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Adobe Connect Update

I wanted to give you an update on the Internet Corporation for Assigned Names and Numbers (ICANN) plan for a remote participation tool and reinstating Adobe Connect.

Based on your overwhelming sentiment, over 75% of you asked in one way or another for Adobe Connect, we are carefully moving ahead with attempting to restore Adobe Connect. We are working closely with penetration testing firms including CoSo Cloud, LLC (our hosting firm) and Adobe Systems Inc. to make sure it is fully secure.

The next step is to trial-test a hardened instance at the Vancouver Board meeting and then the Global Domains Division Summit from 10 May onwards. I will update you after this.

In addition, a smaller margin of you said to look into Zoom Video Communications as an alternative or back-up for a mid- to long-term solution. We will begin this research, as it is prudent to be prepared and to explore all options.

Thank you for your feedback, continued patience, and understanding while we move forward with this plan.

Comments

    Domain Name System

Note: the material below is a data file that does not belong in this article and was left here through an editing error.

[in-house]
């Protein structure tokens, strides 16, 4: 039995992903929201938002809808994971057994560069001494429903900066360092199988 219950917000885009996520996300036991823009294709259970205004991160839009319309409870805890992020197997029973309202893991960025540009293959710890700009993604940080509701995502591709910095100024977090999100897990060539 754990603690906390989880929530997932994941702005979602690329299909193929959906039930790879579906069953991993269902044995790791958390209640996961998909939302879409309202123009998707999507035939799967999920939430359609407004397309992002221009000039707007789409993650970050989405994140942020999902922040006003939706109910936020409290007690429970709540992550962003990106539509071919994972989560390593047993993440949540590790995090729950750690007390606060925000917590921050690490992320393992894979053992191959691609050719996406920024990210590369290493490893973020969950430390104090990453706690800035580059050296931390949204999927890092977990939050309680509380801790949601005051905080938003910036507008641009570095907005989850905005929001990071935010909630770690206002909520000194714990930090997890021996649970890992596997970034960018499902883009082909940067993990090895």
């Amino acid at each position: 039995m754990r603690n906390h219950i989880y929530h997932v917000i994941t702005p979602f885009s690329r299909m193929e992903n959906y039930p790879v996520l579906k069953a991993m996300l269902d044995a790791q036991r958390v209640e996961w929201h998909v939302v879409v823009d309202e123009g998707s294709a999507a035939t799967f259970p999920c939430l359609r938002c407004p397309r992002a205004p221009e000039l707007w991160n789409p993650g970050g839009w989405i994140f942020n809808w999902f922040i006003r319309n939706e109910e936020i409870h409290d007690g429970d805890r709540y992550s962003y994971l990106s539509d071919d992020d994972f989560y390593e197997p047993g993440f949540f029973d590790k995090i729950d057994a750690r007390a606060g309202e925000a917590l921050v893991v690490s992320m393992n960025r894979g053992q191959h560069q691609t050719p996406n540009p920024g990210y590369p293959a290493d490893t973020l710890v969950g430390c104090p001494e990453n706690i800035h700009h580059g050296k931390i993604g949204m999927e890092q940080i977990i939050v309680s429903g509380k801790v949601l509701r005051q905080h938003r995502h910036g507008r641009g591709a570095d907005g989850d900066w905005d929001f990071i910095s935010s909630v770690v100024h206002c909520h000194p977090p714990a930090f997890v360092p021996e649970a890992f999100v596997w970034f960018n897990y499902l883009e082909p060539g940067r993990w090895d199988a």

Internationalized Domain Name ,IDN,"IDNs are domain names that include characters used in the local representation of languages that are not written with the twenty-six letters of the basic Latin alphabet ""a-z"". An IDN can contain Latin letters with diacritical marks, as required by many European languages, or may consist of characters from non-Latin scripts such as Arabic or Chinese. Many languages also use other types of digits than the European ""0-9"". The basic Latin alphabet together with the European-Arabic digits are, for the purpose of domain names, termed ""ASCII characters"" (ASCII = American Standard Code for Information Interchange). These are also included in the broader range of ""Unicode characters"" that provides the basis for IDNs. The ""hostname rule"" requires that all domain names of the type under consideration here are stored in the DNS using only the ASCII characters listed above, with the one further addition of the hyphen ""-"". The Unicode form of an IDN therefore requires special encoding before it is entered into the DNS. The following terminology is used when distinguishing between these forms: A domain name consists of a series of ""labels"" (separated by ""dots""). The ASCII form of an IDN label is termed an ""A-label"". All operations defined in the DNS protocol use A-labels exclusively. The Unicode form, which a user expects to be displayed, is termed a ""U-label"". The difference may be illustrated with the Hindi word for ""test"" — परीका — appearing here as a U-label would (in the Devanagari script). A special form of ""ASCII compatible encoding"" (abbreviated ACE) is applied to this to produce the corresponding A-label: xn--11b5bs1di. A domain name that only includes ASCII letters, digits, and hyphens is termed an ""LDH label"". Although the definitions of A-labels and LDH-labels overlap, a name consisting exclusively of LDH labels, such as""icann.org"" is not an IDN."